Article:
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Faith Ministry Stories

Now what do we do?

Posted by Pastor John Klawiter on

On Oct. 1, 2017, the city of Las Vegas experienced the terror of a 64 year-old man shooting up the Route 91 Harvest Music festival.

Everyone was quick to offer their thoughts and prayers for all the victims. Our church held a prayer vigil—the second such vigil (including one following the Orlando nightclub shooting) that we’ve hosted in less than two years.

Prayer is such an essential spiritual practice for us as Christians, especially when we don’t know what else to offer.

There was some national backlash to “thoughts and prayers” as not being enough. We have to do something to prevent future attacks.

Then, on Nov. 5, while congregants were gathering for worship, a 26 year-old man entered First Baptist Church in Sutherland Springs, Texas, and killed 26 people. It happened again.

My church leadership, as I’m sure many other churches did, talked about what we would do in a similar situation.

Yet our congregation continued to pray—and we keep praying—for the protection of those who are vulnerable and for God to work in us and through us to support our neighbors who are crying out for help. We prayed to God to help us intervene when we have the opportunity.

It’s been about five months since the Vegas shooting and three months since the shooting in Texas, and I’m ready to talk about solutions.

I don’t have the answers—in fact, the underlying issues behind each attack are too complex to assume there’s one solution. But it is time to talk to each other. We likely won’t get satisfying answers if we wait for our national government to tell us a solution, so why don’t we spend more time locally getting to know each other?

Do you know your neighbors? Is your radar up for people who might be vulnerable or in need of help?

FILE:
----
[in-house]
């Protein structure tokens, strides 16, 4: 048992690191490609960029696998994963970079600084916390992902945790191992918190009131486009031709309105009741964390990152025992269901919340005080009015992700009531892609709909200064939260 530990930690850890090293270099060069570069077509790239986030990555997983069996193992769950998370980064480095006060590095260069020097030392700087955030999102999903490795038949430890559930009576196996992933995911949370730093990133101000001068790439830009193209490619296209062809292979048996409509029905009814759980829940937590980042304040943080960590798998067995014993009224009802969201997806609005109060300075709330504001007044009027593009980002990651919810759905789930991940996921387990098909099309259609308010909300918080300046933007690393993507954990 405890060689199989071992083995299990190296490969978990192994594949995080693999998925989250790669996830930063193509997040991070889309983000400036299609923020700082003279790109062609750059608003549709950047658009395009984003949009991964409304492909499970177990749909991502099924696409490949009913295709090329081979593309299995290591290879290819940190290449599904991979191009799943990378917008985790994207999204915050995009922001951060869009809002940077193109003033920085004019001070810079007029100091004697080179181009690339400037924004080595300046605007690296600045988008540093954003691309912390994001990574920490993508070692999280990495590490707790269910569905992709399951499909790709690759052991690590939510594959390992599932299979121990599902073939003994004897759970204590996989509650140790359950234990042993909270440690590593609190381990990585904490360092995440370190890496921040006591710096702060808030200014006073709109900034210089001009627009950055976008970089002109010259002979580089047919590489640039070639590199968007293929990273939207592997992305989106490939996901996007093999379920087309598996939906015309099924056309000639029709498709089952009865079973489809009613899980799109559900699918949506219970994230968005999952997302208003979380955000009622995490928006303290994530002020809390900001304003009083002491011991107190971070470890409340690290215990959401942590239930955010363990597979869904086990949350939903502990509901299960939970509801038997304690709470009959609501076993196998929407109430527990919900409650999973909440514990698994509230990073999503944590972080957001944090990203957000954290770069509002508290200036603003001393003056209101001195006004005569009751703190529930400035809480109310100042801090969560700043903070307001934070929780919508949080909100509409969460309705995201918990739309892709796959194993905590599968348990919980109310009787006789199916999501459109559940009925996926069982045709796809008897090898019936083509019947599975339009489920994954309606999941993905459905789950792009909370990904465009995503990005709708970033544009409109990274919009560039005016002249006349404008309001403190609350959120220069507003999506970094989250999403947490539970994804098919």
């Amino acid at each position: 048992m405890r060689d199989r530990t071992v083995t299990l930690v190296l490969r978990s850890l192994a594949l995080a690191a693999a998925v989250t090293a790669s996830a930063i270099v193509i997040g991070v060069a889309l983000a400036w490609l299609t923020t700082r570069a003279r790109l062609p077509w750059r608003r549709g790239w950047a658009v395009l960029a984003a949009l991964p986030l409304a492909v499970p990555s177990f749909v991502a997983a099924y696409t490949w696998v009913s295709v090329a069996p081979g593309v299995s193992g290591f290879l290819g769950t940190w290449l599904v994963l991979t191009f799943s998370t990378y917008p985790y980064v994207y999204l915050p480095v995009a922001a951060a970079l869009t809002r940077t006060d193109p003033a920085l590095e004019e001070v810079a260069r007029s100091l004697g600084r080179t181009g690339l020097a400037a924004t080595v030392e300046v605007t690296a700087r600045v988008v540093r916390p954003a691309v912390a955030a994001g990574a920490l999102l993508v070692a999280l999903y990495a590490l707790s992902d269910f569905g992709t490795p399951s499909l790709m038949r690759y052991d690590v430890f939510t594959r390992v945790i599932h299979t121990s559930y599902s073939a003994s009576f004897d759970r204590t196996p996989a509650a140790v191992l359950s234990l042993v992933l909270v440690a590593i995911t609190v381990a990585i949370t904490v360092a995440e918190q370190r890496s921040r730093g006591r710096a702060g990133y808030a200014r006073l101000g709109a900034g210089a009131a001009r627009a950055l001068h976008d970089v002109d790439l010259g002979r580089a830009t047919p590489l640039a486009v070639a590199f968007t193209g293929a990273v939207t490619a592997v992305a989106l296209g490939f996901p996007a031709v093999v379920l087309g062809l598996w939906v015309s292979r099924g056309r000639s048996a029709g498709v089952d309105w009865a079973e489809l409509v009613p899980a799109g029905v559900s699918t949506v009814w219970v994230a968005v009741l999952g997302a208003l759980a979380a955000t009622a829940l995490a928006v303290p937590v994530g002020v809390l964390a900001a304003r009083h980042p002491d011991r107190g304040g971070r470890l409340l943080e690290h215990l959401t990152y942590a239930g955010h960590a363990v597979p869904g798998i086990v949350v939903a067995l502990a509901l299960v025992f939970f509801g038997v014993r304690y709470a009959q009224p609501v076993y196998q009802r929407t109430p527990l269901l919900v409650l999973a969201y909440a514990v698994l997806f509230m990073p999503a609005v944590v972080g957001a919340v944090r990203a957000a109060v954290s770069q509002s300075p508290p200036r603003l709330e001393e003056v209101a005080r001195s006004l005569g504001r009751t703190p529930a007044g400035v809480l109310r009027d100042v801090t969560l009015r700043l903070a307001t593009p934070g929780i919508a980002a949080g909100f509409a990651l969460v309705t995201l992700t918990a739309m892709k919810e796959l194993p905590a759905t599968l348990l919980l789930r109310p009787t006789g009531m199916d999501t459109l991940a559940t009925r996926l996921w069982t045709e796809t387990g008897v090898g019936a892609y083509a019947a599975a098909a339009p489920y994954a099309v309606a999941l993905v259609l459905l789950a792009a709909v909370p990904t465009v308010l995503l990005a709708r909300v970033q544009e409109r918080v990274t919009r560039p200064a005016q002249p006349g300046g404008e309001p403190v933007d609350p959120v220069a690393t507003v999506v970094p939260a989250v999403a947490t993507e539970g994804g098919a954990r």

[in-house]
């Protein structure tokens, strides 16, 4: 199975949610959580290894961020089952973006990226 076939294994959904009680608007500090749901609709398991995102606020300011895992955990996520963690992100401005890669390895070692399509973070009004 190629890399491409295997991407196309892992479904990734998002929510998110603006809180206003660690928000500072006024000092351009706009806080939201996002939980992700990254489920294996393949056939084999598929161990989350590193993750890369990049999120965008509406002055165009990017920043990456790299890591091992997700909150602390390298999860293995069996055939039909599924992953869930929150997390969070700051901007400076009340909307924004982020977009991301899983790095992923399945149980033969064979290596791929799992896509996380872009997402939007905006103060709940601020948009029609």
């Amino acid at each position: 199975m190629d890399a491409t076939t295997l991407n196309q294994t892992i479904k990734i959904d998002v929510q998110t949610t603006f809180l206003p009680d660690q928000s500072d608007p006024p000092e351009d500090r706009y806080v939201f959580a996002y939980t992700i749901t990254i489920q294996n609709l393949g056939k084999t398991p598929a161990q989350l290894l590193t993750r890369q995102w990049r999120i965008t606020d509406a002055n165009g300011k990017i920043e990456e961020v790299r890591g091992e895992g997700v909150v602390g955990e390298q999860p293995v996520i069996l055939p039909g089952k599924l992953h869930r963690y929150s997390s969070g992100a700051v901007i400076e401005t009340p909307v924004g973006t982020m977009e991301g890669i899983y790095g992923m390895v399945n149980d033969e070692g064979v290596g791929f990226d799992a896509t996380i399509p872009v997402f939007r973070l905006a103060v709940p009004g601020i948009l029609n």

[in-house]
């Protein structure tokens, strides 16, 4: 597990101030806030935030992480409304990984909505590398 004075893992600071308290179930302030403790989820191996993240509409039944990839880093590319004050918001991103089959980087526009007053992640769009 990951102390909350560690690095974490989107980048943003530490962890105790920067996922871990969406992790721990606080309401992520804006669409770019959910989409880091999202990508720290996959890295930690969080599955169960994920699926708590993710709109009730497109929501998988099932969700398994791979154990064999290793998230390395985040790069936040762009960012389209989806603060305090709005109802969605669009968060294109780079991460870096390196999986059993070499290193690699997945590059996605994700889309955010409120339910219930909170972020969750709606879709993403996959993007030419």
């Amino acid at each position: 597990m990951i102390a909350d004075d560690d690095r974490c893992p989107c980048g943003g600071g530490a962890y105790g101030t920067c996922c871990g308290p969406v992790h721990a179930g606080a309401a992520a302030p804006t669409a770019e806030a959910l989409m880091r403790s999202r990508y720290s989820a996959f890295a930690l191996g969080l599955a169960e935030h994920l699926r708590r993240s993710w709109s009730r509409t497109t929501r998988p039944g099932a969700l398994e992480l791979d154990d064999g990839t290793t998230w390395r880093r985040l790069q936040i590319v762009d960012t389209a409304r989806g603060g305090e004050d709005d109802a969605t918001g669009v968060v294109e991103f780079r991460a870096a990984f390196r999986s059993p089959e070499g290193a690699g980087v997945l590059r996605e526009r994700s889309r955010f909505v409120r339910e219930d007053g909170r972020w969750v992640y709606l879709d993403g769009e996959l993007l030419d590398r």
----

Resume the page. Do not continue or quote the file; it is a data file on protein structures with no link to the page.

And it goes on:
Our local police department responds to an overwhelming amount of calls, and each time they go to someone’s house or to a local business, they aren’t exactly sure what they will confront.

I asked a former police officer who lives in our community about what it was like to respond to a domestic disturbance or to pull over someone. He said the last thing an officer wants to face is someone with an assault rifle.

We have demonstrated our support for the local police, yet the excess of disturbances and the types of weapons that a regular citizen can have access to is a terrifying thing for them to encounter.

We have to find solutions that make sense. We want to keep our police safe. We want to keep our students safe. We want to keep our community, our state, and our nation safe. We can all agree on this.

Our community is filled with law-abiding gun owners who are responsible and teach others to safely use firearms. Thank you—we need your voices now more than ever. We need your voice to help guide common sense rules for gun ownership. Will it solve all of the problems? Of course not, but could it save lives in the future. I think so.

But there are underlying issues hidden beneath the surface—someone resorting to violence by abusing the privileges of guns has faced internal and external battles that drive them to make worse choices. That is what we often see play out on our news.

The sting of the latest shooting at a school in Parkland, Florida is another tragedy that reopens this conversation. When it is time, we need to keep talking about how we move forward together.

That’s my prayer.

This article was originally published in the Forest Lake Times.


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